PTU vice chancellor Dr Rajneesh Arora said that this partnership was aimed at making faculty and students familiar with IBM technologies in pursuit of their academic excellence. IBM is offering this as a pilot project to PTU looking into the potential offered by faculties and students of PTU. This collaboration will initially help in training and certifying 300 faculty of PTU and impacting knowledge base development of more than 1500 PTU students on software technologies that will increase their employability. The development program will cover all affiliated colleges of PTU and extended to students across all the colleges of PTU, said a PTU spokesperson.

Meanwhile Karthik Padmanabhan, country manager – ISV & developer relations, IBM India, said, “This partnership aims to bridge the academia-industry gap by training the faculty and students on cutting edge software tools and technologies. The ongoing series of faculty development programs will ensure smoother knowledge transition to students.”

 

 Need for better investment in early childhood education, says report

 

Several recent reports have strongly indicated that the most vulnerable children in New Zealand are at risk of missing out on quality early childhood education.

NZEI executive member Hayley Whitaker says these findings should send a clear message to the Government that its changes to early childhood education policy are putting our most vulnerable children at risk.

“The Government needs to restore funding for early childhood education so that all children get better access to qualified teaching and better teacher:child ratios.

“These reports need to be taken seriously because good quality early childhood education is a key indicator for long term success at school. And this is especially crucial for children from lower socio-economic backgrounds.”

“ECE is one of the single biggest influences on education achievement and the effects are still apparent at age 15 and older,’’ Ms Whitaker says.

The reports*, from the Government’s own advisory groups as well as independent research, show that New Zealand is falling behind in its investment in early childhood education.

This comes in the wake of changes to funding for early childhood education that removed an earlier target of 100 percent qualified teachers in ECE centres by 2012.

Instead, the Government has reduced the required teacher qualification rate to 50 percent and reduced the 100 percent funding band to 80 percent.

The reports have concluded that the quality of early childhood education is suffering, partly as a result of these changes.

“The Government’s own advisory groups’ reports make it clear that adult:child ratios, group size and teacher qualification are cornerstone indicators for high quality ECE for children,’’ Ms Whitaker says.

“Quite simply, the evidence shows that children who attend early childhood centres with a higher proportion of qualified, registered teachers get access to better quality early childhood education than those who attend centres with a lower proportion of qualified teachers.”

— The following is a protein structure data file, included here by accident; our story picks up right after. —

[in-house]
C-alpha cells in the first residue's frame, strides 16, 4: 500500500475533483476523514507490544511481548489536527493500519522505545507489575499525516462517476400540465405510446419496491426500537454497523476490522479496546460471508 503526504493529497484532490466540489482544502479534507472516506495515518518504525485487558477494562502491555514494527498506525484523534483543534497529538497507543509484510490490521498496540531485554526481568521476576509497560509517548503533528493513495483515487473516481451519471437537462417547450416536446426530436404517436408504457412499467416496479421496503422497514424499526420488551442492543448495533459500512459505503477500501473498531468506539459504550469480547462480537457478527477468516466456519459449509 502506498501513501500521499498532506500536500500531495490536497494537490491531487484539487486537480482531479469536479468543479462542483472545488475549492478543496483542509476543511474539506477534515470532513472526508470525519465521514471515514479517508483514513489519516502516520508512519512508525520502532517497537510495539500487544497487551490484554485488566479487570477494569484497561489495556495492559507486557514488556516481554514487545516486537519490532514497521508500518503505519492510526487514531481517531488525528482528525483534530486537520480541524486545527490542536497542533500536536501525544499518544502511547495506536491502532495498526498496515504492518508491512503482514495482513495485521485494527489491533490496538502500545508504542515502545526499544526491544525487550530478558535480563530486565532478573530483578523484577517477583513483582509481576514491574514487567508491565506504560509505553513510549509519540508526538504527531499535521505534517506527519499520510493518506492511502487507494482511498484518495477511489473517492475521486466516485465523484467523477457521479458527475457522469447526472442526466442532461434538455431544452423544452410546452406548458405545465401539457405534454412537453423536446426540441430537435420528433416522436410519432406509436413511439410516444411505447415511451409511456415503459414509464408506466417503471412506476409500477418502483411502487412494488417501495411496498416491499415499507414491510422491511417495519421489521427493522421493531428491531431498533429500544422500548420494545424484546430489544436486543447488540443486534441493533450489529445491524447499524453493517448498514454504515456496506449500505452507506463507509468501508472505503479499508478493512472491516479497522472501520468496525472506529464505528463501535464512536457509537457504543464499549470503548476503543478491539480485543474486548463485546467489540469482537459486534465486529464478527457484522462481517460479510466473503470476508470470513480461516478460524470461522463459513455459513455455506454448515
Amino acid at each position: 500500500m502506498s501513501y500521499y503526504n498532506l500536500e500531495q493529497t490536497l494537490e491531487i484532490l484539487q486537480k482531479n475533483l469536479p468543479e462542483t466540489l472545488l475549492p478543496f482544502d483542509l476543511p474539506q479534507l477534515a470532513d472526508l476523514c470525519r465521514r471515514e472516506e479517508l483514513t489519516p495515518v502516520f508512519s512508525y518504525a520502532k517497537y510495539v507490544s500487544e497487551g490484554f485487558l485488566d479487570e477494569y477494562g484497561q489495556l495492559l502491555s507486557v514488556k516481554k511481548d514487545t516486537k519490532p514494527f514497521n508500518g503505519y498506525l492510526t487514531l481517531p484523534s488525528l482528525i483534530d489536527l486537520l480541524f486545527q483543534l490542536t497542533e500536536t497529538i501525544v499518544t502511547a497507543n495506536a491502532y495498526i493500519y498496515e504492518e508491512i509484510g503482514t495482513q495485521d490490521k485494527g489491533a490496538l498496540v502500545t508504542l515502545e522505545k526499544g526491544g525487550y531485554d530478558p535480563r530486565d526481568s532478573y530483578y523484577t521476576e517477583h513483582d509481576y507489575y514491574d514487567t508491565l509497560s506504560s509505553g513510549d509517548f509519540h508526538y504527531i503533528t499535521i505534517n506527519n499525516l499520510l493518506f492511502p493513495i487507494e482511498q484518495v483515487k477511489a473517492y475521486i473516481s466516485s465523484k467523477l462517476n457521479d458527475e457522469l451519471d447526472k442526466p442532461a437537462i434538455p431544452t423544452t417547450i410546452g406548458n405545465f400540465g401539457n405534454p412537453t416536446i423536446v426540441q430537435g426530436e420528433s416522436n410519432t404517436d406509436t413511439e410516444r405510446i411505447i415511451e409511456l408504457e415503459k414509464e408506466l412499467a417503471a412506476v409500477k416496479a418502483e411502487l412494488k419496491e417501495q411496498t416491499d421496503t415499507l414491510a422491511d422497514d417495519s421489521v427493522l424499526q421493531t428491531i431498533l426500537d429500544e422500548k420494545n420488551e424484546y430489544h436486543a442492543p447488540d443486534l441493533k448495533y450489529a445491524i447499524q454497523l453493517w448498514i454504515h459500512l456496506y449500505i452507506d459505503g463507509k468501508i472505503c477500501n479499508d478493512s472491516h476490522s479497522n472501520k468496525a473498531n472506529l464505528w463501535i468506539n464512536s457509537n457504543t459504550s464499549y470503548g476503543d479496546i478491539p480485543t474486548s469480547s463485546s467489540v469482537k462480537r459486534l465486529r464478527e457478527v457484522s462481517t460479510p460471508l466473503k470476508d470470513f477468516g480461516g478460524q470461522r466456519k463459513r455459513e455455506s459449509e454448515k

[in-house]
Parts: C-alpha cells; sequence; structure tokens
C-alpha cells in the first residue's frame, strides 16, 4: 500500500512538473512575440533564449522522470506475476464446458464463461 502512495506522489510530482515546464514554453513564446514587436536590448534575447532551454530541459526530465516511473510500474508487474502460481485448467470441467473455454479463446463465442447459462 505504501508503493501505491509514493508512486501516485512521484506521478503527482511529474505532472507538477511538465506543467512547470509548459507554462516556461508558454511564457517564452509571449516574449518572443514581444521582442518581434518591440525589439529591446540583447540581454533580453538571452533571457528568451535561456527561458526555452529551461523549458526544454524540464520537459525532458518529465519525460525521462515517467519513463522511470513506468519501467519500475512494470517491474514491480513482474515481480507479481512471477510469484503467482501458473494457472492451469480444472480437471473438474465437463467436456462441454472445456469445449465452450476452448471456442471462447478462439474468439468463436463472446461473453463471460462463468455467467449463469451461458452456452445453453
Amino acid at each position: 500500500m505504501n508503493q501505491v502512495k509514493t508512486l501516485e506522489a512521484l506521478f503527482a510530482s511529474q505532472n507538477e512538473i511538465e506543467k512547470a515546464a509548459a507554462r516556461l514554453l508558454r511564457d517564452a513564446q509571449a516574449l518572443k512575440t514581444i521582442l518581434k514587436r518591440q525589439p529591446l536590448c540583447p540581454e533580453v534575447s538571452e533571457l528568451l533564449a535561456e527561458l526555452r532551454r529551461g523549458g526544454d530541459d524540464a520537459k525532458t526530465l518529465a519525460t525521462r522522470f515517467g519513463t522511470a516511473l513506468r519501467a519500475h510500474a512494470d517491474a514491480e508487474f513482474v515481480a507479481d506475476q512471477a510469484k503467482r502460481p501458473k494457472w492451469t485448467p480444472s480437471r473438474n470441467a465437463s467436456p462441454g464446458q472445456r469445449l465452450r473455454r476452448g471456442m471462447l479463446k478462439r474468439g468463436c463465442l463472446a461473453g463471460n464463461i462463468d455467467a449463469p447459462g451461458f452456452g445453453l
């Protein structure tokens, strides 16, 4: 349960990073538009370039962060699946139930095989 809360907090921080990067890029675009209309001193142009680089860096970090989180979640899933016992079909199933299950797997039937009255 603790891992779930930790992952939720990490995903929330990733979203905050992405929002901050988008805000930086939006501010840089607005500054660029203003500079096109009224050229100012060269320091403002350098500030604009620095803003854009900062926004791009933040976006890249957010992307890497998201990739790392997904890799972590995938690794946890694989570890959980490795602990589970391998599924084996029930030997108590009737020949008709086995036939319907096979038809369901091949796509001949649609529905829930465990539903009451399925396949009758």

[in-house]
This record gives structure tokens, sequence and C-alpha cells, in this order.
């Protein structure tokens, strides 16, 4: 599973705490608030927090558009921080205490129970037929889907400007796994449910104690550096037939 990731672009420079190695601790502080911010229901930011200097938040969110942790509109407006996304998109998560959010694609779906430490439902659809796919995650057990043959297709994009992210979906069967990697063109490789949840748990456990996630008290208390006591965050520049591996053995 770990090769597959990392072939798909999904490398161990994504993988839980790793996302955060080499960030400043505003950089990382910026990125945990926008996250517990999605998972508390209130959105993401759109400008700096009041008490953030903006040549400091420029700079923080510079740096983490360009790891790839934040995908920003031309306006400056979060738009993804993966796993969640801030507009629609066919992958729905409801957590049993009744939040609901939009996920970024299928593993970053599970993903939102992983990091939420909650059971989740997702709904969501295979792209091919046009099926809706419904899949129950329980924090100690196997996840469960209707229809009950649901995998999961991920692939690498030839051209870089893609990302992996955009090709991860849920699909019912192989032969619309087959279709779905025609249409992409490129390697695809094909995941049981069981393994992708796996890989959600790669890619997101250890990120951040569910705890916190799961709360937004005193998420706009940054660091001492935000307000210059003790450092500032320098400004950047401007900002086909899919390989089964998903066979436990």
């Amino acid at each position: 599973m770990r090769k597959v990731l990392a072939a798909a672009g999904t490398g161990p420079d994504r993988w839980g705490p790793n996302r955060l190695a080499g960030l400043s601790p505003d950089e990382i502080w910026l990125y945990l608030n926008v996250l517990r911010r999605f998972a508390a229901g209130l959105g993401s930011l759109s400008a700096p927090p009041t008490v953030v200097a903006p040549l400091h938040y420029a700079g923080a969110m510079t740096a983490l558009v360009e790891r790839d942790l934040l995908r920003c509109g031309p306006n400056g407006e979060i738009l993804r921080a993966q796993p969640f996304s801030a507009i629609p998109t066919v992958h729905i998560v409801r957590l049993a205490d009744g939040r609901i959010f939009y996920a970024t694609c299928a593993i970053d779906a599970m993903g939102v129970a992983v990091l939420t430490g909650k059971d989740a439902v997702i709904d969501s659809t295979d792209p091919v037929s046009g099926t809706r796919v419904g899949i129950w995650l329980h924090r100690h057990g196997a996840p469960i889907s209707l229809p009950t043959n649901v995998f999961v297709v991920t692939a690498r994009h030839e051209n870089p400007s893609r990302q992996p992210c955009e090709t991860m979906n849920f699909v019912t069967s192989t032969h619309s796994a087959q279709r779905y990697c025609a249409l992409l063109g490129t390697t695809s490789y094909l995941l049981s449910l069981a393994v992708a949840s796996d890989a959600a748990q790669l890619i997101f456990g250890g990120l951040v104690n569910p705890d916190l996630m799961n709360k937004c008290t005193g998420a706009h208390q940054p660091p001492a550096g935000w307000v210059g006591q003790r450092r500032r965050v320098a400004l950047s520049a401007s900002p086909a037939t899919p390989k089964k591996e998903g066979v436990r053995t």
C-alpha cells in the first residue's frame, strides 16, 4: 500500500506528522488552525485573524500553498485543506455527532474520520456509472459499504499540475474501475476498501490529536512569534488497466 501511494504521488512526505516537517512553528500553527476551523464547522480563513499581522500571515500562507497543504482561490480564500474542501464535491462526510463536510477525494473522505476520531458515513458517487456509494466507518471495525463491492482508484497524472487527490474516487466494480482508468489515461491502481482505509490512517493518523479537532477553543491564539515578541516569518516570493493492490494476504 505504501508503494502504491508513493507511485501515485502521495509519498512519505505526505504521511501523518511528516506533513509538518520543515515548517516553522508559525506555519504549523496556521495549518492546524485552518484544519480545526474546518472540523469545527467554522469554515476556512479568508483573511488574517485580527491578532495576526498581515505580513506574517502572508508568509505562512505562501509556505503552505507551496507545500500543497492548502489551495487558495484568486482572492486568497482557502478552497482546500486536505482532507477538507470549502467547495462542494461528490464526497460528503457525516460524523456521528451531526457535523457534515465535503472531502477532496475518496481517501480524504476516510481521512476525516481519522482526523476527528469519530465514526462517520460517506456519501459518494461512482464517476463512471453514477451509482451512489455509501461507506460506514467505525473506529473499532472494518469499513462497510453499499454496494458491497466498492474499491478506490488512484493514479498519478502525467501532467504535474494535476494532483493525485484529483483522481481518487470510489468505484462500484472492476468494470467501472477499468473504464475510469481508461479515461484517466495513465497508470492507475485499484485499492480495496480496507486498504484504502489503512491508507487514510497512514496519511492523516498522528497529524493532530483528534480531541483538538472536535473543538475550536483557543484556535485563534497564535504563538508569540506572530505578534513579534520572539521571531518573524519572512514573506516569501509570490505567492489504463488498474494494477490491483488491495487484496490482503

For instance, a report by Te Tari Puna Ora o Aotearoa/NZ Childcare Association found that children in “100 percent qualified” centres are more likely to have conversations with teachers, partake in shared sustained thinking with teachers and engage in complex play.

The Early Childhood Education Sector Advisory Group has recommended that the Government ensure that from 1 July next year all centre-based services be required to have at least 80 percent registered teachers.

For under twos, the working party recommends a reduction in the adult:child ratios of be 1:3 for children under one and 1:4 in the 1-2 age group. The current ratio is 1:5.

While the Government, in its last Budget targeted “high needs” areas in order to increase participation rates, Ms Whitaker says it is vital that all ECE services are adequately funded to ensure that quality education is provided.

Opposition walkout on private engineering colleges issue in Kerala

 

CPI-M led LDF Opposition in Kerala staged a walkout dissatisfied with the government response to an High court order regarding effective steps to improve the quality of education in private engineering colleges.

Both Chief Minister Oommen Chandy and Education Minister P K Abdu Rabb assured the House that government would adhere to the court directions and take steps to ensure that infrastructure and faculty in private professional colleges were of high-quality.

 The court had also made the observation that pass percentage in most of these institutions was very low.

Rabb said the state government was yet to receive the copy of the court order. Government would examine the order and take steps, he said.

However, he said it was not practical to close down the private colleges where the pass percentage was less than 40 per cent as it would lead to several other social problems.

Government would come out with guidelines for functioning of private colleges in the light of the High Court observation, he said.